In 27 American states is the number of people in advance has cast his vote for the mid-term elections of 6 november, are now already higher than at the previous elections in 2014. That, reports CBS on the authority of data at the university of Florida. In Texas, surpassing the number of early voters, ” even the total turnout of the elections four years ago.
The turnout for midterm elections is traditionally very low. So in 2014, when Barack Obama his Democratic majority in the Senate lost, only 36.4 percent of the voters turned out. For comparison: for the presidential election of 2016, the rise of about 58 percent.
According to a professor at the University of Florida’s Michael McDonald, would be the high number of early voters could indicate a rise of 45 to 50 percent this year. “In the last three decades took around 40 percent of the electorate participated in the elections. If we have the turnout of 49 percent in 1966 to improve, we must go back to 1914 for a rise of more than 50 percent, ” says McDonald.
The high turnout may indicate that the calls of mainly Democrats (among whom superstar Taylor Swift), using social media to flock to the polls to pull, have paid off.
In some of the states where the turnout already higher than normal (Arizona, Nevada, Indiana, Missouri and North Dakota) found important elections for the Senate take place. The first four are seen as ‘toss up states’, where it is not yet clear who will win. In North Dakota would the voters tend to lean towards the Republican candidate. The chance that the Senate back in the hands of the Democrats, however, as good as non-existent, since they are 26 of the 35 seats at stake, today in our hands.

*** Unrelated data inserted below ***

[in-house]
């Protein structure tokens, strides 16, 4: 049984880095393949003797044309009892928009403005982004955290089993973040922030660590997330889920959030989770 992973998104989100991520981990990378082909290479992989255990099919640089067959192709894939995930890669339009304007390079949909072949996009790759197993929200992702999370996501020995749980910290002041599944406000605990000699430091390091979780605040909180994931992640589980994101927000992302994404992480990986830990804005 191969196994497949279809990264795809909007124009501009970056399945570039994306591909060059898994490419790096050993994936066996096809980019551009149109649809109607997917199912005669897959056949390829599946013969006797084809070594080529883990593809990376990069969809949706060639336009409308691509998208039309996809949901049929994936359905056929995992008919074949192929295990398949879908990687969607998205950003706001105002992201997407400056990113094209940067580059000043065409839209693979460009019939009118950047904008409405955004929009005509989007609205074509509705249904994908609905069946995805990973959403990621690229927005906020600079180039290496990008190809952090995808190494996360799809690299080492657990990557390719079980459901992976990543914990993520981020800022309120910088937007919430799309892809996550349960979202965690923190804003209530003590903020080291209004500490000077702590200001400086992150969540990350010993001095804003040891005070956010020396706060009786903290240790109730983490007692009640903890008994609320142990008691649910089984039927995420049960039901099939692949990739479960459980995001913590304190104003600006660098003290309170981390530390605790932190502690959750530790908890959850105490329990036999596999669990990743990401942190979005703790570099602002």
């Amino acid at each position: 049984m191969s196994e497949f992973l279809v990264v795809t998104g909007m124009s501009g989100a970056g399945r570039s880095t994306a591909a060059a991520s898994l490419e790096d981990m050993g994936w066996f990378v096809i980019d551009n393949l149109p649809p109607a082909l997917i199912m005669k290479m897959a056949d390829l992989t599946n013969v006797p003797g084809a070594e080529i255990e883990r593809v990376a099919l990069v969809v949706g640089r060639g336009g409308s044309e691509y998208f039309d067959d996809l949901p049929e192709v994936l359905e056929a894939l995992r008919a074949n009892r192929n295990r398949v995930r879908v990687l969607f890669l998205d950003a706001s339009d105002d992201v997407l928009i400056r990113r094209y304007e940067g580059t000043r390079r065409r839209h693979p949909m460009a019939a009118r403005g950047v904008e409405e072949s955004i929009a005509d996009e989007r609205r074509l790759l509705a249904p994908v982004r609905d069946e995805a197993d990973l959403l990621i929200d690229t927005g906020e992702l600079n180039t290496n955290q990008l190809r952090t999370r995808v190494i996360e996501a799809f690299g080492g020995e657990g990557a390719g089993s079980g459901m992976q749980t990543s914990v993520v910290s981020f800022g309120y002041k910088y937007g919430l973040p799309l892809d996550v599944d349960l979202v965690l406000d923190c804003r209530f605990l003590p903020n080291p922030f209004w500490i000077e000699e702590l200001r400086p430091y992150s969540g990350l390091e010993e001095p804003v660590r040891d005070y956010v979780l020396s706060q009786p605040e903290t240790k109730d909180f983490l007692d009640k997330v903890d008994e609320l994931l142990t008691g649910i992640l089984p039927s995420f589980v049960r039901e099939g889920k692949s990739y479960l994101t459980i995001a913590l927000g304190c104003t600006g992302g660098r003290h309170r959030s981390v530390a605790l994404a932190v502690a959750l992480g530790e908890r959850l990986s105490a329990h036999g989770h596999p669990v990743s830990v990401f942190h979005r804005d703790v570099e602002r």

In Florida and Georgia, two other states where already many people have cast their votes, find ‘historic’ elections. Andrew Gillum in Florida the third black male governor, Stacy Abrams, Georgia’s first female black governor in American history.
Georgia has also become the symbol of the ‘voter suppression’ that for years, the corridor would be in the US. In total, in the state of 53,000 people do not have to register as a voter because their data is not exactly matched with those in the database. Seventy percent of them are blacks. Additional detail: Brian Kemp, the opponent of Abrams, as secretary of state responsible for the organisation of the elections.